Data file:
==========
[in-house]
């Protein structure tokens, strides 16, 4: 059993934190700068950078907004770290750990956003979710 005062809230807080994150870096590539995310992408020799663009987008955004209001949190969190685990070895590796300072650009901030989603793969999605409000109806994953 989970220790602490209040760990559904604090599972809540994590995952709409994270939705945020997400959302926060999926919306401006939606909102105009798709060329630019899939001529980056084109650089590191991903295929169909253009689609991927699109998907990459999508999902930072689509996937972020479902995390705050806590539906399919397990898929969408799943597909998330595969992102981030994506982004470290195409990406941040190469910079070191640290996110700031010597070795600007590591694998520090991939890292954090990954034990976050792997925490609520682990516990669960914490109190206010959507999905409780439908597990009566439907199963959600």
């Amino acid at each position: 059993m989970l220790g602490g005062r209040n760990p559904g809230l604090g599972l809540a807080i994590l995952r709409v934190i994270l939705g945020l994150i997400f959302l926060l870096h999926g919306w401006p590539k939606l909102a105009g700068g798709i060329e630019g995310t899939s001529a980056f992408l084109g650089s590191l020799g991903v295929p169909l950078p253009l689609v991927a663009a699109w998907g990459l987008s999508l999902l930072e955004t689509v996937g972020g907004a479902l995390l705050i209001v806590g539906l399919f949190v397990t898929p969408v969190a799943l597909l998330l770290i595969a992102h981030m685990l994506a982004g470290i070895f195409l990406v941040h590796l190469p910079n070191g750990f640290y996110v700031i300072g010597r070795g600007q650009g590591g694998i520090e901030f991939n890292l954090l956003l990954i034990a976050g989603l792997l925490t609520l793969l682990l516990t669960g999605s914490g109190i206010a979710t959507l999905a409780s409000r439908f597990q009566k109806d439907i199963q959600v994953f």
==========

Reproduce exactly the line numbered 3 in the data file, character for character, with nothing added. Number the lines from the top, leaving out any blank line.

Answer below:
């Amino acid at each position: 059993m989970l220790g602490g005062r209040n760990p559904g809230l604090g599972l809540a807080i994590l995952r709409v934190i994270l939705g945020l994150i997400f959302l926060l870096h999926g919306w401006p590539k939606l909102a105009g700068g798709i060329e630019g995310t899939s001529a980056f992408l084109g650089s590191l020799g991903v295929p169909l950078p253009l689609v991927a663009a699109w998907g990459l987008s999508l999902l930072e955004t689509v996937g972020g907004a479902l995390l705050i209001v806590g539906l399919f949190v397990t898929p969408v969190a799943l597909l998330l770290i595969a992102h981030m685990l994506a982004g470290i070895f195409l990406v941040h590796l190469p910079n070191g750990f640290y996110v700031i300072g010597r070795g600007q650009g590591g694998i520090e901030f991939n890292l954090l956003l990954i034990a976050g989603l792997l925490t609520l793969l682990l516990t669960g999605s914490g109190i206010a979710t959507l999905a409780s409000r439908f597990q009566k109806d439907i199963q959600v994953f």